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Monstercat’s biggest NFT project to date, RELICS Season 1, featured 50 different collectible audio/visual representations of music on the label, minted in batches of 30. The series includes music by Vancouver artists Sabai and Conro. The majority of art was provided by the artists, based on the artwork from their original music release. Some of the artists opted for new artwork to be created, but it was heavily based on their original release artwork. The series sold out in under five minutes.

“We had over 3,600 applicants to purchase about 1,500 NFTs,” Darlington said.

The label is preparing Season 2 for later this year.

After buying from the source, collectors can buy, sell and trade on secondary market platforms like OpenSea, which is kind of like a TicketHub for the files. At the time of Postmedia News’s interview with Darlington, there were less than 100 RELICS available.

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“They have generally gone from two times the primary price to 10 times depending on the song and its rarity.”

The rarity is “dynamic,” Darlington said. “It changes over time, based on how well the song is performing in the real world, on Spotify and other platforms. It’s like if a song hit gold or platinum, that could change the value of the NFT in our RELICS ecosystem.”

Dance music is especially suited to the technology, he says: “It’s global, it’s tied to technology and innovation in sound design, it appeals to the NFT audience.

“But that’s not saying there couldn’t be a rock season or a hip-hop season of RELICS.”

This piece, Frail, is an example of an NFT by local artist Victor Mosquera.
This piece, Frail, is an example of an NFT by local artist Victor Mosquera. Photo by Victor Mosquera /PNG

Mosquera began minting his NFTs through U.S.-based digital art market SuperRare but now uses software developed by Manifold, a local company that helps build tools for artists to launch NFTs and partners with a small select group of established NFT artists. WestCoastNFT primarily partners with upstarts to help them launch NFT collections.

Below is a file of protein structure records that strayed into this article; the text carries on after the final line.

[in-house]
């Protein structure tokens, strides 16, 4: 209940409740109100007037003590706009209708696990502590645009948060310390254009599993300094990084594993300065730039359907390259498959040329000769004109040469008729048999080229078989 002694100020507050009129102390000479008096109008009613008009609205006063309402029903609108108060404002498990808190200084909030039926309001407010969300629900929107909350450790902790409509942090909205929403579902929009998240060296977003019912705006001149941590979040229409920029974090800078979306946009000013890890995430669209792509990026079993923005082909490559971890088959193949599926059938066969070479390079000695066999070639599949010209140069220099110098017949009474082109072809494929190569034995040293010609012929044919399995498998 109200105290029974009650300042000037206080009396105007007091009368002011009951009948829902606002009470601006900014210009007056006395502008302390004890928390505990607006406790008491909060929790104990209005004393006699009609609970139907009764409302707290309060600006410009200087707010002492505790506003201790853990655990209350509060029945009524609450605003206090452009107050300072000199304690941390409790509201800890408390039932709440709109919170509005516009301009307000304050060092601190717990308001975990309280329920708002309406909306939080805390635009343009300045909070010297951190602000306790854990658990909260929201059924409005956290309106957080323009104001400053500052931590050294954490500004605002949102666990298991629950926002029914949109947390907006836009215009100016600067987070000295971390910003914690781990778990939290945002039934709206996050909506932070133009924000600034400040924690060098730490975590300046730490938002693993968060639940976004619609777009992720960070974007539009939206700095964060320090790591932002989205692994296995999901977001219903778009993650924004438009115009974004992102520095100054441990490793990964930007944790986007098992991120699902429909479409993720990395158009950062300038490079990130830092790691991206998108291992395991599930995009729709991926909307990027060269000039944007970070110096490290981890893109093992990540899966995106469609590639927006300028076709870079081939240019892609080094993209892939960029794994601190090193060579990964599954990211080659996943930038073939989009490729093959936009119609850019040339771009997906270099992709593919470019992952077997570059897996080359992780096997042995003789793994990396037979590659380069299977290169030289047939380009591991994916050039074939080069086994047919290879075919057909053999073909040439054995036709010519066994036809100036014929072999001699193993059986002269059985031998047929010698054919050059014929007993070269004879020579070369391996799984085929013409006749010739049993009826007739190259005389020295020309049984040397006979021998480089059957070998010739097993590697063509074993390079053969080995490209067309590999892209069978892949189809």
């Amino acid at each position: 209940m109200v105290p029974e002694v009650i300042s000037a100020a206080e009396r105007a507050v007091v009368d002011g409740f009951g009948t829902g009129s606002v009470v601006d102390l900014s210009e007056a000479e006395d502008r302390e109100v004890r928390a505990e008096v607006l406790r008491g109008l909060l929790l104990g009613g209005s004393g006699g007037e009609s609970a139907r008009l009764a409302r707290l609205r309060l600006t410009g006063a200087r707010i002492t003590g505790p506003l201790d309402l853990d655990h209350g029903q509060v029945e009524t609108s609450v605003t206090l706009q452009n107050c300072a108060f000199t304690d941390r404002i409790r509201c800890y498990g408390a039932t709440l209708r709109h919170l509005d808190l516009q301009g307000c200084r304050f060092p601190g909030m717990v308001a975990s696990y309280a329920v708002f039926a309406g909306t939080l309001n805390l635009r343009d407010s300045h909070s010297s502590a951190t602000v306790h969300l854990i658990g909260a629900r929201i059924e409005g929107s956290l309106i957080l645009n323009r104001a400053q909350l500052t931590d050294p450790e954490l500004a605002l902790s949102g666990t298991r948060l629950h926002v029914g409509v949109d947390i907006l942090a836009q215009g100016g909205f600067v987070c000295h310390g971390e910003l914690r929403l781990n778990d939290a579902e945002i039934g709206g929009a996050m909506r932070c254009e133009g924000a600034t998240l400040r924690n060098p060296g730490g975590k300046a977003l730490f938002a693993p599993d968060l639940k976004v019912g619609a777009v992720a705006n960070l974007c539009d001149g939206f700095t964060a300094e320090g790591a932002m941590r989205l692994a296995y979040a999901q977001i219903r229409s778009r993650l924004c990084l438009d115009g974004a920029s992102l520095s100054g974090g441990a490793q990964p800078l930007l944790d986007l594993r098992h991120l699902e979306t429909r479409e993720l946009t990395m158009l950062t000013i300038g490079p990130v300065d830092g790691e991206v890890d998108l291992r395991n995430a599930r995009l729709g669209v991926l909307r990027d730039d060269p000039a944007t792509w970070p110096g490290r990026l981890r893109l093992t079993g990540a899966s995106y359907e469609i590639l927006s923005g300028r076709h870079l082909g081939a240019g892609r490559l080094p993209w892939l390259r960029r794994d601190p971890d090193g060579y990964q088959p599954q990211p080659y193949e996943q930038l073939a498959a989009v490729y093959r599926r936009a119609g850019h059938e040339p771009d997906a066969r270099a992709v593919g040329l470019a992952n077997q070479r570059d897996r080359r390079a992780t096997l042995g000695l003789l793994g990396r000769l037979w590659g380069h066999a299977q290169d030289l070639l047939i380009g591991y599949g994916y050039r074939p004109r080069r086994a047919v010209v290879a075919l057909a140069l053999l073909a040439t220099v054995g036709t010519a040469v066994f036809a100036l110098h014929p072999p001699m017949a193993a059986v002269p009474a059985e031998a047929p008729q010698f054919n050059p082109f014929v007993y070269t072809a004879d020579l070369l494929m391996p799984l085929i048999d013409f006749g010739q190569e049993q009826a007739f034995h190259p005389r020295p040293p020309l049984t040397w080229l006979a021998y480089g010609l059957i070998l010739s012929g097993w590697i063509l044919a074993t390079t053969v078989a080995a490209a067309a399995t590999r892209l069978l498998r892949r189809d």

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“Our company allows artists to bring their art and for us to do the rest,” said Adil Hooda, a product manager and developer with WestCoastNFT.

Because of its confluence of artists and techies, and with international players like Manifold, WestCoastNFT, Dapper Labs, and Big Head Club, Vancouver is considered by many to be Canada’s NFT hub.

“We believe that Vancouver can become the new NFT capital, potentially of the world,” Darlington said. “It’s that high a calibre of projects being built out of this city. They’re globally recognized. I think we’ve done some amazing things here already.”

“It’s impressive how quickly it’s building,” Hooda said.

Earlier this year he attended a local NFT event that attracted 200 people.

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“I wouldn’t be surprised if there’s a 1,000-person event coming up,” Hooda said. “We’re trying to help the space ourselves, to grow it on a community level. There’s enough for everybody.”

Mosquera advises fellow artists, in whatever discipline, to look into the new medium.

“If you’re an artist and you have something to say and you have a voice, you shouldn’t be scared of NFTs. It’s proven over a year-and-a-half that it’s revolutionizing the world. It’s not only a cultural thing — it’s going to affect the medical field, law, anything that you can imagine.

“In the case of an artist, if you’re embracing NFTs, you’re embracing the future.”